PHOENIX, Arizona — A broken, rusty voice is the only trace of the former life of drugs and alcohol José Aguilar used to lead. Now mostly known as “El Padrino,” Spanish for The Godfather, Aguilar runs a recovery center for drug addicts from his home in Phoenix.
His Centro de Rehabilitación “Volviendo a Vivir“ (“Returning to Life” Rehabilitation Center) rests in the heart of a neighborhood surrounded by drug dealers’ stash houses and provides services to men who live in the area without any government help.
“We’re here because this is where we’re needed the most,” Aguilar, 52, said.
Sociologist Graciela Mera, an advocate for Volviendo a Vivir, said the center is unique because it’s not operated by any government agencies and it focuses on a minority population made more vulnerable by their immigration status.
Every year thousands of men receive services at the center — and the numbers keep growing.
“Before, it was the parents bringing the kids to rehabilitation, now it’s the parents coming in for themselves,” Aguilar said. “Heroin is one of the biggest problems.”
Five years ago, the center would house 15 men at a time. Now, up to 30 stay there.
The program uses a unique therapeutic model, according to Mera.
“They talk about an issue in the open that our Latino immigrant community doesn’t want to speak out about because of shame,” said Mera, who has worked for over 12 years on substance abuse issues at the grassroots level. “Many of them are people who came here as migrants and fell into alcoholism because of depression.”
Most of the men who arrive at Volviendo a Vivir stay for a period of three months during which they are paired with a guide or “padrino” who leads them through the process and provides them with counseling.
Aguilar first came to the U.S. as an undocumented migrant when he was 14 and he said some of the hardships in his search for the American Dream led him to substance abuse and alcohol.
When he moved from Los Angeles to Phoenix about ten years ago, he was diagnosed with terminal cirrhosis –a disease caused by heavy alcohol consumption that deteriorates the liver and pancreas– and was told he had only a few years left to live. Despite his debilitating illness, “El Padrino” continues to oversee every aspect of the center’s operation.
“He’s a tough love guy, but that’s what we need,” said Valente Delfin, a former participant. “We need to hear: ‘You either change or you forget about your family.'”
Aguilar said it’s important for every new participant to work with men who, like himself, have gone through some of the same struggles and understand the challenges involved. Unlike at other centers, men suffering from withdrawal don’t take any medication for it.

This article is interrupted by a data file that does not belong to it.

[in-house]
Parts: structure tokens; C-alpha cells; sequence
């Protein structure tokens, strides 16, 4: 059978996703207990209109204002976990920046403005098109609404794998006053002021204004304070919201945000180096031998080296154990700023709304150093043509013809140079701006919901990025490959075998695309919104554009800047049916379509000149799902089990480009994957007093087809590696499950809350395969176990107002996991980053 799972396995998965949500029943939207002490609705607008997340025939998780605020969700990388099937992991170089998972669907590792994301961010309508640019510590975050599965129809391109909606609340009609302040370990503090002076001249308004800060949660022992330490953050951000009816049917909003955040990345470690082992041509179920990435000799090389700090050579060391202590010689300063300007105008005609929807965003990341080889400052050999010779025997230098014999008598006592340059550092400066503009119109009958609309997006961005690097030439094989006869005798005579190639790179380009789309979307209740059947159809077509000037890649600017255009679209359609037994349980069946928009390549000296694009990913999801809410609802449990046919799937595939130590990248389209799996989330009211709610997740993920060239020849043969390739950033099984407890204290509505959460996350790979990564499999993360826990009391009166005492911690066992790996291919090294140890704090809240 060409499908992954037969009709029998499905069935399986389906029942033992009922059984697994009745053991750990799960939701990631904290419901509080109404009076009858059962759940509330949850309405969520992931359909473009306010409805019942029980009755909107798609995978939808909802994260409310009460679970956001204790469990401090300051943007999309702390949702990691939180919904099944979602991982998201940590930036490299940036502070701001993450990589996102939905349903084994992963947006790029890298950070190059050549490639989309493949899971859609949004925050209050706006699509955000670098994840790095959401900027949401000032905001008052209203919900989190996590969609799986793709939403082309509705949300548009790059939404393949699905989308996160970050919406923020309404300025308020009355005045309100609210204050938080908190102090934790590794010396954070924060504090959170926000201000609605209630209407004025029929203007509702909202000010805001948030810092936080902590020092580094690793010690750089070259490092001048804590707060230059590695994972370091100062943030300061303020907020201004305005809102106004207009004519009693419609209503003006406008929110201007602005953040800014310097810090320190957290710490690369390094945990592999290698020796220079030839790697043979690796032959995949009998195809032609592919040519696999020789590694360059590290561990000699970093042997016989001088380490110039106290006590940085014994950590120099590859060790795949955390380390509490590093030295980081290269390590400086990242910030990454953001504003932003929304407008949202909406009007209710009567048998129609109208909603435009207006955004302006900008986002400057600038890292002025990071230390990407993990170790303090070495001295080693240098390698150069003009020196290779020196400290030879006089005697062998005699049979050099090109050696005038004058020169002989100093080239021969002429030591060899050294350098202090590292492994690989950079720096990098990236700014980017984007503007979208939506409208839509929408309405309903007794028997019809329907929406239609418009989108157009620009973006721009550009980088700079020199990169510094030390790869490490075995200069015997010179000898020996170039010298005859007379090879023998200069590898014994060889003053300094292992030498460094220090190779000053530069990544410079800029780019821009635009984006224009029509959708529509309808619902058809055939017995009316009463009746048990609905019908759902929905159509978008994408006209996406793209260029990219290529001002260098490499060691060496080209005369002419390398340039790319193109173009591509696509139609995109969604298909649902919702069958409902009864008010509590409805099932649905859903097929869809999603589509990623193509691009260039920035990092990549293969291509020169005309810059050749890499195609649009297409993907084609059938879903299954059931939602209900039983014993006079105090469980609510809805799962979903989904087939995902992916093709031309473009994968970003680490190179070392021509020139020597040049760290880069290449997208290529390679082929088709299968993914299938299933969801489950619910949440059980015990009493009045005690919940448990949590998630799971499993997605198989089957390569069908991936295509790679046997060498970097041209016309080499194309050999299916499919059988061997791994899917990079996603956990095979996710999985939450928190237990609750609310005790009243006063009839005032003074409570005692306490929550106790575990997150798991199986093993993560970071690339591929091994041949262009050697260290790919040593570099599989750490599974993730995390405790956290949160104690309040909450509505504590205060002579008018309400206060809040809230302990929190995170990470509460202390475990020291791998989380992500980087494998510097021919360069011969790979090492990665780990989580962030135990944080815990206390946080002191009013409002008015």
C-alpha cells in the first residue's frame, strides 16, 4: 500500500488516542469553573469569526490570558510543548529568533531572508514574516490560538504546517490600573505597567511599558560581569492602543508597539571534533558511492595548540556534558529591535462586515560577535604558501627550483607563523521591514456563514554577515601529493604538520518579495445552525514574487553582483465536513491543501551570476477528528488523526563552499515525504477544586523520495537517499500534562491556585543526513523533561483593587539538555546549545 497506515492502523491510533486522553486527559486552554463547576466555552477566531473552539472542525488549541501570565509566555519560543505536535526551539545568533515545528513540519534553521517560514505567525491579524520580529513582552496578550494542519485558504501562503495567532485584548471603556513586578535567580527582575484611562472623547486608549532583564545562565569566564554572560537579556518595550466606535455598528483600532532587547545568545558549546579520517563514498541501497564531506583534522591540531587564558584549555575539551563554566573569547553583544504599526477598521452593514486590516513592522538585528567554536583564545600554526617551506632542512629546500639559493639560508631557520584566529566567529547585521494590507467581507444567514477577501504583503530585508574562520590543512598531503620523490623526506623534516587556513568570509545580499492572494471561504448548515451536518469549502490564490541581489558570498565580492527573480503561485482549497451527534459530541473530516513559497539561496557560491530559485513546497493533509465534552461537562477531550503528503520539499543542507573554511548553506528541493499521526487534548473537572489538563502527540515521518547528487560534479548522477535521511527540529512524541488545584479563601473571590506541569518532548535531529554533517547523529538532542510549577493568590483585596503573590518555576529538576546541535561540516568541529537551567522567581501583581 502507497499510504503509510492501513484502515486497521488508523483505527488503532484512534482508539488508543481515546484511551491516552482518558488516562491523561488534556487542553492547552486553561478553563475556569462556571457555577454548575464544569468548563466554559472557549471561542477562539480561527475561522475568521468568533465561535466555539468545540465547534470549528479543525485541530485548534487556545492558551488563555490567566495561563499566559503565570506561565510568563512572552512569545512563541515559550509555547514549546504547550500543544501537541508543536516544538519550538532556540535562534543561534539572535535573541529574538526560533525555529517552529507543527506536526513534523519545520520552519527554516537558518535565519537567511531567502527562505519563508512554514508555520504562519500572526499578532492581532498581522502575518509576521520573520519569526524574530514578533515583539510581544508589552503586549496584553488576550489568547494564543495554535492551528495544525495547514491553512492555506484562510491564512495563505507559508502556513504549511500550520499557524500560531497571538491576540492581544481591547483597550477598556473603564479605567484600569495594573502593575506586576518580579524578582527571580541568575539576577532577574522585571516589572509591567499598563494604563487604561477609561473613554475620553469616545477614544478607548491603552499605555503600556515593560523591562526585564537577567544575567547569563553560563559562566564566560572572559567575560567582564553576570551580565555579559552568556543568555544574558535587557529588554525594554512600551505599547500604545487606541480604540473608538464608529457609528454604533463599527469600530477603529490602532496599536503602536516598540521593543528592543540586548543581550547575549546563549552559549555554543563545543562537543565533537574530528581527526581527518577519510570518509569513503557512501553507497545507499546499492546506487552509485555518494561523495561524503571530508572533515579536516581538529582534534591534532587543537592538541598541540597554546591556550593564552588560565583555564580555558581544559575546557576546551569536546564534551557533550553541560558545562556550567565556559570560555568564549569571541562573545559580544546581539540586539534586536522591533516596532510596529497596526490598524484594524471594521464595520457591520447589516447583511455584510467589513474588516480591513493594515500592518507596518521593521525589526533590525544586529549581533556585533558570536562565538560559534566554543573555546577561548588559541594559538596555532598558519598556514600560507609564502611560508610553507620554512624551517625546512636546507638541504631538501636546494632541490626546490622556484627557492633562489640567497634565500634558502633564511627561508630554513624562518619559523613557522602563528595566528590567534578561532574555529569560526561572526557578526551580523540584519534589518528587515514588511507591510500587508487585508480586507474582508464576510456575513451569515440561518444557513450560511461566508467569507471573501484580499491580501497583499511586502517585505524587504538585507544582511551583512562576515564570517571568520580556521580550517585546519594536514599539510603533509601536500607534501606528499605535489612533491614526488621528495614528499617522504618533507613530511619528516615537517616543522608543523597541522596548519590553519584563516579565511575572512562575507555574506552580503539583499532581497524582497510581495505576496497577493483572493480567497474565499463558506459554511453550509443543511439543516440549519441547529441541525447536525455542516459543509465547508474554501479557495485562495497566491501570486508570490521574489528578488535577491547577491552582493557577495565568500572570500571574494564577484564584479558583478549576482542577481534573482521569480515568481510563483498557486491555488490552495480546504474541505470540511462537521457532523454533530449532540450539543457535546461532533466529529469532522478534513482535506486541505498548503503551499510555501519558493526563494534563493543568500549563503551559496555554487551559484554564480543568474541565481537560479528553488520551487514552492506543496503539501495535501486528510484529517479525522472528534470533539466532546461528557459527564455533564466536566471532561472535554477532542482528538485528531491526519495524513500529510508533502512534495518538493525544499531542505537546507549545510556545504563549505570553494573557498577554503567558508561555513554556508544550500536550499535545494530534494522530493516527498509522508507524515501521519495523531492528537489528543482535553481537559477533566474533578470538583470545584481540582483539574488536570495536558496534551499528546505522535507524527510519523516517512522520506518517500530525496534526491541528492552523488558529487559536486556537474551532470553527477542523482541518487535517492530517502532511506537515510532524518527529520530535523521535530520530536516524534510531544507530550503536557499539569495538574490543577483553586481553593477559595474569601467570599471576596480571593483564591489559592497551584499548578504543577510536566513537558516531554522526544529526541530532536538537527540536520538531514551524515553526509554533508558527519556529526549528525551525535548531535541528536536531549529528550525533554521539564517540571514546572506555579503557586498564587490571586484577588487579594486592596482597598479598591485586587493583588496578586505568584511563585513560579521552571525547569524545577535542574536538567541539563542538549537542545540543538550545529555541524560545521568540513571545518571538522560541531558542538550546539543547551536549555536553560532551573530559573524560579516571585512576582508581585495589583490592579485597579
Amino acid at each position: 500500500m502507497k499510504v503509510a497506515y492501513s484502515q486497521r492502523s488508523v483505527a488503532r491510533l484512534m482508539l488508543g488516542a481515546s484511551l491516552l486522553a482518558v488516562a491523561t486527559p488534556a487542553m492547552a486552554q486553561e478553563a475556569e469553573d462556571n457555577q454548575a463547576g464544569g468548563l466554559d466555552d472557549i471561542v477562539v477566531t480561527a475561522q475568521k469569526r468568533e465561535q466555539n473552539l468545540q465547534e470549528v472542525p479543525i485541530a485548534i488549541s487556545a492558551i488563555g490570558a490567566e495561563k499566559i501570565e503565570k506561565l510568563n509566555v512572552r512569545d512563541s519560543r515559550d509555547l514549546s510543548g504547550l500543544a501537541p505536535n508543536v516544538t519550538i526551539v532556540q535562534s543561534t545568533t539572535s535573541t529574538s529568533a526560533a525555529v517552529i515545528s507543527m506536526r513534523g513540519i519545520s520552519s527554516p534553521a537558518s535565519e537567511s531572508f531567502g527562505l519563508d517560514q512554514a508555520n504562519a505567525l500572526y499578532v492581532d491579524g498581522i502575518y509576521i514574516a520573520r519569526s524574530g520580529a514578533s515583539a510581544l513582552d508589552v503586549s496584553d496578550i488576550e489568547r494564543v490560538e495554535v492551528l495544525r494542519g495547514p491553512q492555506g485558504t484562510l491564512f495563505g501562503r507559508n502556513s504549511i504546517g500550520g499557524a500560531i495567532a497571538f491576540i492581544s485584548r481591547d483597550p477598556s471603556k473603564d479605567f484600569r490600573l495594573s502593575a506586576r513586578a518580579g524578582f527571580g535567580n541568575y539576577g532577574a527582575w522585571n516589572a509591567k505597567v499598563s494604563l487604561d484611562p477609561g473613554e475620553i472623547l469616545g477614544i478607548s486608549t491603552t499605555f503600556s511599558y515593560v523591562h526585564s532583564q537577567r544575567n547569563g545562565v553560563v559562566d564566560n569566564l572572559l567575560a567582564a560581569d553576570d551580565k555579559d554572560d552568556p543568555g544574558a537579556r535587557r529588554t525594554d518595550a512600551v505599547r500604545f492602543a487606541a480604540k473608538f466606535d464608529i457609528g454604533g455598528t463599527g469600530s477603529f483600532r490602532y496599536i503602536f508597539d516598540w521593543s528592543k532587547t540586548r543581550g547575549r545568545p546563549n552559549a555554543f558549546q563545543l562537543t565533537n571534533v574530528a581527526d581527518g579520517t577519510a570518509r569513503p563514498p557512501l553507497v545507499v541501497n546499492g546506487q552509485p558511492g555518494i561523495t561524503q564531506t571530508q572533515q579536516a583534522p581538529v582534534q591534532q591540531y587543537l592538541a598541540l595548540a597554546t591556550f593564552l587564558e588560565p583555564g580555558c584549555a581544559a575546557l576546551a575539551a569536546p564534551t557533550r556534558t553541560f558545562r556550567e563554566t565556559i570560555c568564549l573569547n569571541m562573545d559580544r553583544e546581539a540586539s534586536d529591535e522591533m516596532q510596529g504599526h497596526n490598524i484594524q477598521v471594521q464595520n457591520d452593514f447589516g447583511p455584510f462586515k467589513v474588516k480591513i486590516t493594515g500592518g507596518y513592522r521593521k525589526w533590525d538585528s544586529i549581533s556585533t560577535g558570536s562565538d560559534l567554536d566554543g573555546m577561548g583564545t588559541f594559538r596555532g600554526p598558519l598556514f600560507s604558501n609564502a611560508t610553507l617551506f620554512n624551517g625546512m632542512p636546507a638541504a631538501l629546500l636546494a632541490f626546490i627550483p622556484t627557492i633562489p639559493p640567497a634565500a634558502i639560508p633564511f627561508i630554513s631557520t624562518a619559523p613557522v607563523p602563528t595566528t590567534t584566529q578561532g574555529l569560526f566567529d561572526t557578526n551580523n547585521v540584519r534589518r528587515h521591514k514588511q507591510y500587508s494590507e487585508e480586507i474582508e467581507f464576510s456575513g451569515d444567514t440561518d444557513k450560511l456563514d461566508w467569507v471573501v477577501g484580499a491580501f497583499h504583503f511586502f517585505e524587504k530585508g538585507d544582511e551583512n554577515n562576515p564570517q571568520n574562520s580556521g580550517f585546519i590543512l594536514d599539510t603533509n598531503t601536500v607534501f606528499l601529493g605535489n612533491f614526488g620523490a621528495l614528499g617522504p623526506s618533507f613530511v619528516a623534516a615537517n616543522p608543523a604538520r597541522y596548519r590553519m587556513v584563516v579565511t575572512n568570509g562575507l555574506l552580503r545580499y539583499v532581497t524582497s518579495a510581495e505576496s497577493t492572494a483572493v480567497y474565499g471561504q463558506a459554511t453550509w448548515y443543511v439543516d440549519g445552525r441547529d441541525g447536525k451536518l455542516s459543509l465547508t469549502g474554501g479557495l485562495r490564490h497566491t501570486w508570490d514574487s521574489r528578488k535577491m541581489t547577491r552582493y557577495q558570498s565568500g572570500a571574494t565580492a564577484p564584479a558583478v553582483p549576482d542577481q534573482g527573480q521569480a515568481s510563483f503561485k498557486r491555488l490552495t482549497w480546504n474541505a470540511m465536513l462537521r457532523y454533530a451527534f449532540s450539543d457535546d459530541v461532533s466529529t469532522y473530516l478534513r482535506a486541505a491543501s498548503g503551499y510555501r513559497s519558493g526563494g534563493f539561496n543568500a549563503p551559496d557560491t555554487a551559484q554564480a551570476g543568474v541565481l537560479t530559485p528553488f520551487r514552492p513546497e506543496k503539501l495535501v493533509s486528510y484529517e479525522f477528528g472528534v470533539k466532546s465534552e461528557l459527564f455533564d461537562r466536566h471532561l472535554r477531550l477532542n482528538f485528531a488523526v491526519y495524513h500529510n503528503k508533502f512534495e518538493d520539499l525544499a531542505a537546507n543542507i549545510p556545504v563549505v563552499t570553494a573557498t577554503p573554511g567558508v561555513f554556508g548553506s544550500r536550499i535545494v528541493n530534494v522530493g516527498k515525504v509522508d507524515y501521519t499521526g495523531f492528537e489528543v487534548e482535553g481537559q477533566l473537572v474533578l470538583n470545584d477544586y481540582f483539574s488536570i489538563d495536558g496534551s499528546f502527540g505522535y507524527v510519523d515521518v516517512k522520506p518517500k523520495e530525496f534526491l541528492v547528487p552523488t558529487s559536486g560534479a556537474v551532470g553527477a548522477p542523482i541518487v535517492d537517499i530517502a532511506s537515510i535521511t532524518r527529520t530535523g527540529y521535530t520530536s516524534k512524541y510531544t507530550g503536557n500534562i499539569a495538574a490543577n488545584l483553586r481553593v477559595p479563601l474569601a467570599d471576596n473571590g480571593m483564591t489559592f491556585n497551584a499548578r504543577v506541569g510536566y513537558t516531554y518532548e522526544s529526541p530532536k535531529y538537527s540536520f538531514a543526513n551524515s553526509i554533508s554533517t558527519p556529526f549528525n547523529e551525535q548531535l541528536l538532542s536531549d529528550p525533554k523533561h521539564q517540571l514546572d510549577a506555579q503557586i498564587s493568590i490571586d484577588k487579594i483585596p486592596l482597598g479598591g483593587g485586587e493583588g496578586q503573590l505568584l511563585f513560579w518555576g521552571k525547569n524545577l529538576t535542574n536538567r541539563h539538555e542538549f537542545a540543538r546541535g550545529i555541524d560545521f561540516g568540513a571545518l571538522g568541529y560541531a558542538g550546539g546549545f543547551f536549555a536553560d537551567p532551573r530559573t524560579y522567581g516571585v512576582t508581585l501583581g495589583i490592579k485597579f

“You can have at least three relapses during this process,” Aguilar said. He developed most of the Volviendo a Vivir program following some of the principles used by Alcoholics Anonymous.
The center is relatively small. The men have built it themselves. A gate guarded only by a sleepy pitbull called “Blacky” leads to the back of the house, where a new unit has been attached. It includes two rooms that fit at least 5 to 8 bunk beds each. In the backyard, a pile of bicycles and furniture that have accumulated from donations await to be sorted out.
A small room with a checkerboard floor serves both as a meeting area and a chapel. The men meet there daily for group therapy where they share their personal experiences in Spanish. Most are migrants from Mexico, Guatemala and El Salvador; some are as young as 18, others well into their 60s. U.S. citizens like Delfin, who was born in Texas, also benefit from the services.
“This place has given me life again,” Carlos González, 52, said as he gave a reporter a tour of the grounds. Originally from the state of Yucatan in Mexico, he is currently the second-in-command to Aguilar. It’s only been a year and a half since he entered the center and he feels recovered. However, González emphasized: “This is a disease from which you can’t fully recover.”
Those who finish their stay successfully normally remain a part of the organization. Delfin makes a living as a bounty hunter and proudly wears his official badge. He contributes to Volviendo a Vivir by helping detainees with matters related to the justice system.
“If this place were to close, it would be a total shame because from this place I have a brand new life now,” Delfin said. “I’ll do whatever I can to help this place keep running. But it’s tough… Donations are not what they used to be.”
Volviendo a Vivir needs between $8,000 and $10,000 to sustain its monthly operations. About half of that goes towards mortgage and utility payments. Most of the men who participate help out with kitchen and cleaning duties.
They also try to organize at least three carwashes or yard sales a week to raise funds. Aguilar uses his $700 disability paycheck to sustain part of the program.
The center itself has been part of a lifelong healing process for “El Padrino”, whose life experiences are told in a recently published book, written in Spanish by Manuel Murrieta Saldivar. He’s hoping eventually to be able to raise funds to create a similar center for women.
“Sometimes these guys here make me lose my temper,” Aguilar said jokingly behind dark sunglasses. “But I’m going to continue working on this center with the time I have left.”